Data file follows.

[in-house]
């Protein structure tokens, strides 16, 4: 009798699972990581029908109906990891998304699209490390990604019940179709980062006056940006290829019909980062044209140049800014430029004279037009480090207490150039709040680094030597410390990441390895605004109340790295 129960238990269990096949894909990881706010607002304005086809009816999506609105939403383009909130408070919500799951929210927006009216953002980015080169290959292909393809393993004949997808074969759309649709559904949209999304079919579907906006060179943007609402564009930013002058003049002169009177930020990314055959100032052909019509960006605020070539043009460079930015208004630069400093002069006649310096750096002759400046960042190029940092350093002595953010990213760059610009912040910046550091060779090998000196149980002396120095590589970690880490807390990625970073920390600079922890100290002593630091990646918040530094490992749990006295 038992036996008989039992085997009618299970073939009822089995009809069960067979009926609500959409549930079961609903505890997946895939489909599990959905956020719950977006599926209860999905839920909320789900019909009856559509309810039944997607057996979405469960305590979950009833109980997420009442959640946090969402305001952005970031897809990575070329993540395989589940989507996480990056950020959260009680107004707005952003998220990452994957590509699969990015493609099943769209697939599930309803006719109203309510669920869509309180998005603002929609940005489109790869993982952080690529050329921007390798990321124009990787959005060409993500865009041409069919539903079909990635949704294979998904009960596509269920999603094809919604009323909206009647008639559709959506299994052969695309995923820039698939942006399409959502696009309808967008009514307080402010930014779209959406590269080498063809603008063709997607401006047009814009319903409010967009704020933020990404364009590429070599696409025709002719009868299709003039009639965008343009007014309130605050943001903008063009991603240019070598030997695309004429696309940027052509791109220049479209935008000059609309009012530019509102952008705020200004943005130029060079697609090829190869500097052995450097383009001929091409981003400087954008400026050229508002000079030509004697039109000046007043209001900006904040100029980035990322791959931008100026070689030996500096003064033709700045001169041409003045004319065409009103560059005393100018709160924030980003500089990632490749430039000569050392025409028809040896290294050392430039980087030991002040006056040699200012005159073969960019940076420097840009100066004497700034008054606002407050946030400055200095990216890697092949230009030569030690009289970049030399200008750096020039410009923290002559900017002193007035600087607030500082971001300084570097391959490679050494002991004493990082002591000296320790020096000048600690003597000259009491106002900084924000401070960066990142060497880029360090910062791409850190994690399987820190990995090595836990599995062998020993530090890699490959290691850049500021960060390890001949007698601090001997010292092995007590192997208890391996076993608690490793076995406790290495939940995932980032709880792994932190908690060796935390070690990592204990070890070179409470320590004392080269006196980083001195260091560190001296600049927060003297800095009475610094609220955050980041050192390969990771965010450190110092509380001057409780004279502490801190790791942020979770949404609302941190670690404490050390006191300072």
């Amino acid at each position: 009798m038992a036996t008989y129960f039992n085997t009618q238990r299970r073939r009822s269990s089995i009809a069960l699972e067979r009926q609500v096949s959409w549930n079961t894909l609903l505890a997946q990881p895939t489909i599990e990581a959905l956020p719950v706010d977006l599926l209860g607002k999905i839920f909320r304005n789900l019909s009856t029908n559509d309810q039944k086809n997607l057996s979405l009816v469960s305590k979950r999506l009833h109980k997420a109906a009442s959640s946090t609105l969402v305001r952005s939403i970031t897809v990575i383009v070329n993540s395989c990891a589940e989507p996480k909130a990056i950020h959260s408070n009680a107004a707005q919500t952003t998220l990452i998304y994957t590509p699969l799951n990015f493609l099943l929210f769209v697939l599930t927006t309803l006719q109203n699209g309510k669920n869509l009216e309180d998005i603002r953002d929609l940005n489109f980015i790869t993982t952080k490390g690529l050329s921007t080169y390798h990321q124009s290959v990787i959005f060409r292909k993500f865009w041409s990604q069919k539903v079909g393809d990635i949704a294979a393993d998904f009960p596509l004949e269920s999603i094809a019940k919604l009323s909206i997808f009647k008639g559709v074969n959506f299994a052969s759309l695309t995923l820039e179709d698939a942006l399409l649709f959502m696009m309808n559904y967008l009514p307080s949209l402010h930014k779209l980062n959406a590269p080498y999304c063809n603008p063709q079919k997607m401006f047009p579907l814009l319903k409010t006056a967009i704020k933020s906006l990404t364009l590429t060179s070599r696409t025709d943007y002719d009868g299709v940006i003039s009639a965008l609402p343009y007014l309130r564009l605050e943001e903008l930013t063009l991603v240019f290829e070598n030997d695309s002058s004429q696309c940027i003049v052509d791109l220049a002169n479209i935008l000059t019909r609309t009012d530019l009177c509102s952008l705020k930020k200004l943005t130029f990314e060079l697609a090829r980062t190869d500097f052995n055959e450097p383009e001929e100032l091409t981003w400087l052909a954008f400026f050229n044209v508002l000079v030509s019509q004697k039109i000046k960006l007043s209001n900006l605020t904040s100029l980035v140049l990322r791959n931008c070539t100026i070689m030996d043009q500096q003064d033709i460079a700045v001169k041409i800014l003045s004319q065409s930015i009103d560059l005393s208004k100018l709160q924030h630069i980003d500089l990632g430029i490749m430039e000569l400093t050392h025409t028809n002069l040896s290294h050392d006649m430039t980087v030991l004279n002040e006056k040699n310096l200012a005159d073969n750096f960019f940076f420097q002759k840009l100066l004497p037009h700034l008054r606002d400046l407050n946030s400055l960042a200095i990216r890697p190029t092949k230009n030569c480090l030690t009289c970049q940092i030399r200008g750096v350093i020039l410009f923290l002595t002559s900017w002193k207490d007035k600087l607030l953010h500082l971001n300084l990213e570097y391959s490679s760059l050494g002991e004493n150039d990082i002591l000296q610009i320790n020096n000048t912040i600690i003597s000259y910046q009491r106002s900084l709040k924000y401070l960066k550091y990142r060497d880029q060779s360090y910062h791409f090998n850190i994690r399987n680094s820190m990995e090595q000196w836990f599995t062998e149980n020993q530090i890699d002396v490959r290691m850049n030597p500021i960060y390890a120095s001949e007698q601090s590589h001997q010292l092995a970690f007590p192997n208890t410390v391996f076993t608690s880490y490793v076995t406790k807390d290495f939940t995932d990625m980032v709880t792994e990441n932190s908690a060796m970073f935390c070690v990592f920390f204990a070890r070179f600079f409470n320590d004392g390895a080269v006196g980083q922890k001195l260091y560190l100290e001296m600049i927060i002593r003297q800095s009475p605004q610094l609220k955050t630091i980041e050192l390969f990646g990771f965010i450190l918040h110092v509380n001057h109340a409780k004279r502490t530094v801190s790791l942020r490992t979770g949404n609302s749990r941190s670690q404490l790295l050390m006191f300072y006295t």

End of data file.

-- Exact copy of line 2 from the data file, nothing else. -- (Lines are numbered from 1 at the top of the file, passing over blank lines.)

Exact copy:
């Protein structure tokens, strides 16, 4: 009798699972990581029908109906990891998304699209490390990604019940179709980062006056940006290829019909980062044209140049800014430029004279037009480090207490150039709040680094030597410390990441390895605004109340790295 129960238990269990096949894909990881706010607002304005086809009816999506609105939403383009909130408070919500799951929210927006009216953002980015080169290959292909393809393993004949997808074969759309649709559904949209999304079919579907906006060179943007609402564009930013002058003049002169009177930020990314055959100032052909019509960006605020070539043009460079930015208004630069400093002069006649310096750096002759400046960042190029940092350093002595953010990213760059610009912040910046550091060779090998000196149980002396120095590589970690880490807390990625970073920390600079922890100290002593630091990646918040530094490992749990006295 038992036996008989039992085997009618299970073939009822089995009809069960067979009926609500959409549930079961609903505890997946895939489909599990959905956020719950977006599926209860999905839920909320789900019909009856559509309810039944997607057996979405469960305590979950009833109980997420009442959640946090969402305001952005970031897809990575070329993540395989589940989507996480990056950020959260009680107004707005952003998220990452994957590509699969990015493609099943769209697939599930309803006719109203309510669920869509309180998005603002929609940005489109790869993982952080690529050329921007390798990321124009990787959005060409993500865009041409069919539903079909990635949704294979998904009960596509269920999603094809919604009323909206009647008639559709959506299994052969695309995923820039698939942006399409959502696009309808967008009514307080402010930014779209959406590269080498063809603008063709997607401006047009814009319903409010967009704020933020990404364009590429070599696409025709002719009868299709003039009639965008343009007014309130605050943001903008063009991603240019070598030997695309004429696309940027052509791109220049479209935008000059609309009012530019509102952008705020200004943005130029060079697609090829190869500097052995450097383009001929091409981003400087954008400026050229508002000079030509004697039109000046007043209001900006904040100029980035990322791959931008100026070689030996500096003064033709700045001169041409003045004319065409009103560059005393100018709160924030980003500089990632490749430039000569050392025409028809040896290294050392430039980087030991002040006056040699200012005159073969960019940076420097840009100066004497700034008054606002407050946030400055200095990216890697092949230009030569030690009289970049030399200008750096020039410009923290002559900017002193007035600087607030500082971001300084570097391959490679050494002991004493990082002591000296320790020096000048600690003597000259009491106002900084924000401070960066990142060497880029360090910062791409850190994690399987820190990995090595836990599995062998020993530090890699490959290691850049500021960060390890001949007698601090001997010292092995007590192997208890391996076993608690490793076995406790290495939940995932980032709880792994932190908690060796935390070690990592204990070890070179409470320590004392080269006196980083001195260091560190001296600049927060003297800095009475610094609220955050980041050192390969990771965010450190110092509380001057409780004279502490801190790791942020979770949404609302941190670690404490050390006191300072």